[ExI] Then and still Now (was Re: bees again)

Eugen Leitl eugen at leitl.org
Wed Feb 8 12:31:33 UTC 2012

On Tue, Feb 07, 2012 at 08:59:39PM -0500, Mike Dougherty wrote:
> 2012/2/7 spike <spike66 at att.net>
> >  As with most of us.  We achieved a fraction of our potential, because so
> > much of our time growing up was spent being babysat by the television.  The

I didn't. Monochrome CRT and useless state propaganda programming will
help you with that. Dead tree was the only thing. Assuming you could
get it, which was hard enough. Stuff like library.nu or libgen were 
inconceivable by most but perhaps time-share operators who entered
books by hand during idle hours, and spread it on punched cards, tape
and magnetic tape.

Providing a stimulating yet constructive environment of a kid is 
actually harder today for most people, due to absentee parenting.
Most people now need two bread winners (and likely both pulling significant
overtime if not multiple jobs) in the house to even break even. 
Multigenerational families under one roof are the exception, or 
even wages allowing one parent to say home to raise the kids.

> > content had approximately zero socially redeeming qualities back in those
> > days.
> >
> And it has more now?!?  Honestly, I don't feel that for all of our
> exponential increase in the rate of change that things are all that much

There's no exponential increase, outside of a few usual suspect
areas. Internet traffic is one of these, and here is a definite
example where quantity doesn't translate into quality. Moar
furry porn? Ack, ptui.

> different.  I will admit that my own apathy may be accelerating at a rate

Apathetic? I'm just chronically angry at how we're pissing away 
resources decade after decade, while the window of opportunity is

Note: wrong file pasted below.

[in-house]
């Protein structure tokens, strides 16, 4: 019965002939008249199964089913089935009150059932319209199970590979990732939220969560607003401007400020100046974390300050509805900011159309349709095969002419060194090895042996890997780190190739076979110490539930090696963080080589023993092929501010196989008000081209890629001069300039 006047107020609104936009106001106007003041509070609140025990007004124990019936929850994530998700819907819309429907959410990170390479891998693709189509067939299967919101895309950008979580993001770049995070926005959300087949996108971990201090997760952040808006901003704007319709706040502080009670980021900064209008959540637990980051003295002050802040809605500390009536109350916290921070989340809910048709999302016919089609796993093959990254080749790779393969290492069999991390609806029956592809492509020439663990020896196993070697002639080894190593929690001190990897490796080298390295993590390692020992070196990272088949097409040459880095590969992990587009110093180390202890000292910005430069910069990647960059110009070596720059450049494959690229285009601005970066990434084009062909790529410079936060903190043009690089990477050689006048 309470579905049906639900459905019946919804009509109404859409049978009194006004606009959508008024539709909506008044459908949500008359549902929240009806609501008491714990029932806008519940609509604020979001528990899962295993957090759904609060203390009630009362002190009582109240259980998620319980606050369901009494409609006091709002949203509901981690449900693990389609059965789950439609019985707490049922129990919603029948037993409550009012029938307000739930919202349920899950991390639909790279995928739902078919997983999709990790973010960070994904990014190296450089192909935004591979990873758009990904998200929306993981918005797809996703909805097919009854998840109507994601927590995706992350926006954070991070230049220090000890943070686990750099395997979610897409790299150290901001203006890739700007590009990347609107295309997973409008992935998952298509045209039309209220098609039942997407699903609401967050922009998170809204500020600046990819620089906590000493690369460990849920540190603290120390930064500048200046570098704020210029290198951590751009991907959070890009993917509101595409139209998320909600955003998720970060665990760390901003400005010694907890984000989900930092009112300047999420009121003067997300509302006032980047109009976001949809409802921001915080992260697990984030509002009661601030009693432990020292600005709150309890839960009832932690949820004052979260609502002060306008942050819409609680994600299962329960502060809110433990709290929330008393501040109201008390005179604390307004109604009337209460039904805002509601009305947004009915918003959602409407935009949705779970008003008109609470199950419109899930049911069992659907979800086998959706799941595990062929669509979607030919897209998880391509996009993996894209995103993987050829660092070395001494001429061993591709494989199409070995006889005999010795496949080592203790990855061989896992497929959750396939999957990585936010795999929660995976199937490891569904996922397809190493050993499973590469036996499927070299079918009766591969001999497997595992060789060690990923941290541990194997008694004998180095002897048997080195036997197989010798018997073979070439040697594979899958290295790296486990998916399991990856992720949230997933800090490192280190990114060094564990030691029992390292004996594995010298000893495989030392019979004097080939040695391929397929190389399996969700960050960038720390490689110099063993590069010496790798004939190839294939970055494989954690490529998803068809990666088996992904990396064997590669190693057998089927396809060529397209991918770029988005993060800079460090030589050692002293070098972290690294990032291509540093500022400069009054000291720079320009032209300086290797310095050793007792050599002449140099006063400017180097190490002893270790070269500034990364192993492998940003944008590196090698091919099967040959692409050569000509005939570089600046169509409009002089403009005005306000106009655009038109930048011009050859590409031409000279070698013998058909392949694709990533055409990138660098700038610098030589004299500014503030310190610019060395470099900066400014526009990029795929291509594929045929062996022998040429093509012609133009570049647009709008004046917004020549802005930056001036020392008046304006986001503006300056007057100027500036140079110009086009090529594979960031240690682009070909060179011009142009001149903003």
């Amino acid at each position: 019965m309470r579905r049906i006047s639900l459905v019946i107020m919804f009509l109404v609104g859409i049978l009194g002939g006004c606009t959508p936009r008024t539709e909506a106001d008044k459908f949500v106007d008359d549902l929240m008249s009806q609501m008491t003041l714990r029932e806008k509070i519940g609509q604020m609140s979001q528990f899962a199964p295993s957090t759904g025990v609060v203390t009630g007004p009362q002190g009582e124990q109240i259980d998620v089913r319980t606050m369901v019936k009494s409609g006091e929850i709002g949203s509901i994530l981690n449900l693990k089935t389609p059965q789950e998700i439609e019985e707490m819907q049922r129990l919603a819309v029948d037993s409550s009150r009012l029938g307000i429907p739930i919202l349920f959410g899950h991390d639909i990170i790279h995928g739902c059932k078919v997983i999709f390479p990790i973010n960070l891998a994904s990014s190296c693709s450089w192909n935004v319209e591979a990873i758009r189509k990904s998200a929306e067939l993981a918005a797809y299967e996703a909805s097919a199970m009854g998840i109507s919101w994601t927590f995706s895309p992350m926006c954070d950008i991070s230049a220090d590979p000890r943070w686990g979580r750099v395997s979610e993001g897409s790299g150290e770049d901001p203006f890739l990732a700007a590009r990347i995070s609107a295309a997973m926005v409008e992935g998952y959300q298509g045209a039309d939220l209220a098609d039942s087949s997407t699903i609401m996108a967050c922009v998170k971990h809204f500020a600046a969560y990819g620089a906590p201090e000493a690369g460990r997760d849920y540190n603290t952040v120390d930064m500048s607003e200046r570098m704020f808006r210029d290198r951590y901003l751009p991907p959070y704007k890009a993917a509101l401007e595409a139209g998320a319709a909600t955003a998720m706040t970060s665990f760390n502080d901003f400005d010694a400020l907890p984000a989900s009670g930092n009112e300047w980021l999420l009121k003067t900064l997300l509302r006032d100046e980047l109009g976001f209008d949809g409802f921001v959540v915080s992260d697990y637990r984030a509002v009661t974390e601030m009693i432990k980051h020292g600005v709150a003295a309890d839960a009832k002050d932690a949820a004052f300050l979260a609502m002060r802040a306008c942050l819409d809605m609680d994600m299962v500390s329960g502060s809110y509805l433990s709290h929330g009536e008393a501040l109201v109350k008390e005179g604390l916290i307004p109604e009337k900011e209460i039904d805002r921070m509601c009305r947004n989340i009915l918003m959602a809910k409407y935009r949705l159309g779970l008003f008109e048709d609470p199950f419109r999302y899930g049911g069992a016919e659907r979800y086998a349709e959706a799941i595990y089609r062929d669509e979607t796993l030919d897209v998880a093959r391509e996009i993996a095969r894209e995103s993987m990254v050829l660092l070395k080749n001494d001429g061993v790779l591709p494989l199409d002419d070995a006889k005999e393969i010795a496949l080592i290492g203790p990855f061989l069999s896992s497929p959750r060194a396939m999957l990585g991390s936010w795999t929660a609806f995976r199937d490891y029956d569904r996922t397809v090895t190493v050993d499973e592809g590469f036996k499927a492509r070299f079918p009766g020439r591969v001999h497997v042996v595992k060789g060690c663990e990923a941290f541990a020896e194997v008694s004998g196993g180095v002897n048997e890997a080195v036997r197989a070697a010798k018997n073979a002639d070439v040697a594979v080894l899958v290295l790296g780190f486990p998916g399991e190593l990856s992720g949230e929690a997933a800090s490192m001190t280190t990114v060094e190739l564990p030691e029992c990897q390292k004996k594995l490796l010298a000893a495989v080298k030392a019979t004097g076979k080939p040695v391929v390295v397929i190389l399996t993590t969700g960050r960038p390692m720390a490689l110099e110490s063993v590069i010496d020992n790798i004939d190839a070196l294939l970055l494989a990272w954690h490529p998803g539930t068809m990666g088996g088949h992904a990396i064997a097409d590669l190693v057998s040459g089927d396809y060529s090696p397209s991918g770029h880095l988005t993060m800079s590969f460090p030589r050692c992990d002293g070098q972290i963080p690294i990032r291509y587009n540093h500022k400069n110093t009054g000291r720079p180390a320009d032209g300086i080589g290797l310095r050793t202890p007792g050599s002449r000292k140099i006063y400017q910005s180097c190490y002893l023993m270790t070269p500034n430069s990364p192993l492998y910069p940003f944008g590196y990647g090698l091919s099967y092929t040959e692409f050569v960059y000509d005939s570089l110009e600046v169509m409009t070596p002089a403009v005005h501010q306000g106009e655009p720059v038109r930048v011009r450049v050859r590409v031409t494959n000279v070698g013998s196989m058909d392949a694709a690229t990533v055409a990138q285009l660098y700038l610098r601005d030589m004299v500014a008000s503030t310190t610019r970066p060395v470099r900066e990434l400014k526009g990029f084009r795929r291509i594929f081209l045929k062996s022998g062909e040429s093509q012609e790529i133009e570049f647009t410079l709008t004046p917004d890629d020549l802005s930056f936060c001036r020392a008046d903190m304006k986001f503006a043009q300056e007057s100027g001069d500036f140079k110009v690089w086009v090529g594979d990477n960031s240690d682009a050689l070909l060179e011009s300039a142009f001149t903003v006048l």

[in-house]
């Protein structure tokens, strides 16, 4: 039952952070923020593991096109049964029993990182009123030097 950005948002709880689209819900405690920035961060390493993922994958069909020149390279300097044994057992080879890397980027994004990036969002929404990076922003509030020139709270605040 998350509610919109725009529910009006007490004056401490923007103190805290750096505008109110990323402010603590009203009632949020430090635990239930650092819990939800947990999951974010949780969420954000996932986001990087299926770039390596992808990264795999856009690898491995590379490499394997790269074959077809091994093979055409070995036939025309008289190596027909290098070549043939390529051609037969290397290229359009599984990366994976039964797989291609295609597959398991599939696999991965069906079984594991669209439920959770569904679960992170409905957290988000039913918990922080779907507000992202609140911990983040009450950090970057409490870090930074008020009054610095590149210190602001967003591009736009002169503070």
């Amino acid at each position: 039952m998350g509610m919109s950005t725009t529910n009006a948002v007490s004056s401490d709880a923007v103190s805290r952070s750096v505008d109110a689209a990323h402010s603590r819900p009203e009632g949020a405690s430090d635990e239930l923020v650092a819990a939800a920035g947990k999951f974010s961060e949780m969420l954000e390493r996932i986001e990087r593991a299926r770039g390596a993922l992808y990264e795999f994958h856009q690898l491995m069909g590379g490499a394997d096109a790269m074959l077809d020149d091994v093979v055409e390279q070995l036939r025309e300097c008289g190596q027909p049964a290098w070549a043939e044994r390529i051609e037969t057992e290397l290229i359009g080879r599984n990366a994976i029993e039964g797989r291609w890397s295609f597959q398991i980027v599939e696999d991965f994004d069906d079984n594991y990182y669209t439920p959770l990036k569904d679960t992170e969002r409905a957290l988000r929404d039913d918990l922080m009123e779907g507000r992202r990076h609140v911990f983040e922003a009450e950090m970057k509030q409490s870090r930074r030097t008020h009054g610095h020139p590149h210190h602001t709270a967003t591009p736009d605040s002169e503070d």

closing. With more experience you see more vanishing opportunities.
Meanwhile, I could strangle the cheerfully chirruping linear semilog
plot polyannas, telling us all is dandy, things are improving, and
that your chocolate rations have increased from 100 to 80 grams.
Gag me with a plunger.

> equal to our rate of change.  It seems we should be much closer to all the
> wondrous things promised to me during my childhood.  Computers were
> supposed to delivering immersive VR by now.  To hell with the flying cars

Computers were supposed to deliver immersive VR by 1990. We've had
people actually running around in Google glasses they're promising
us Really! Soon!! NOW!!! at around the same time.

> cliche, we should be flying at the speed of thought (minus lightspeed
> latencies) through a multiverse of our own creation(s).  What do we
> actually have?  Another bloated OS release to support the next bloated
> software release that drives the next hardware purchase to keep our
> productivity constant. I could type 90 words a minute in 1986.  I might be

You will be able to type less, because few people have mechanical
keyboards these day. Rubber dome or -- heavensforbid -- short action
chiclets will frustrate the best touch-typist. Try talking to 
normal people about the differences between Cherry MX blue, black
red or brown, they're looking at you like you're a martian.

> able to type 90 words a minute now, but now I can do it while streaming
> video of a talking dog.  (that's progress)  In 1988 we made fun of
> christmas modemers partly because we were jealous of their 9600 baud rate,
> partly because the n00bs didn't understand the hard-won nerd culture.  That
> nerd culture has been supplanted by the mainstream.  Yeah sure, there's

Twatr or Fecesbook posters think they're geeks! My irony meter has
just melted down. 

> probably several variations of nerd subculture still out there - perhaps
> I've just moved on from being part of those groups.   The technology has
> made it possible to be more of the same as we've always been.  The details
> may be 30+ years different, but people's "trending" feels the same.

I don't know where you are, but we used to have real industry 30 years
ago. People were not software 'engineers' (snort!) but actual engineers building
stuff than matters. Now aerospace is going going gone, so has chemistry,
pharma just implodes, and don't get me started on the other stuff.
Sure, computers are fast. But they'll no longer will be making them
in Dresden.
> Sorry Spike, this rant really is out of nowhere (at least I changed the
> subject line).  I considered discarding rather than sending, but I wondered
> if anyone else shares this nagging sense...

Very little nagging about that sense. It's more of a deafening roar of incoming
100 tons of shredded titanium, about to impact.

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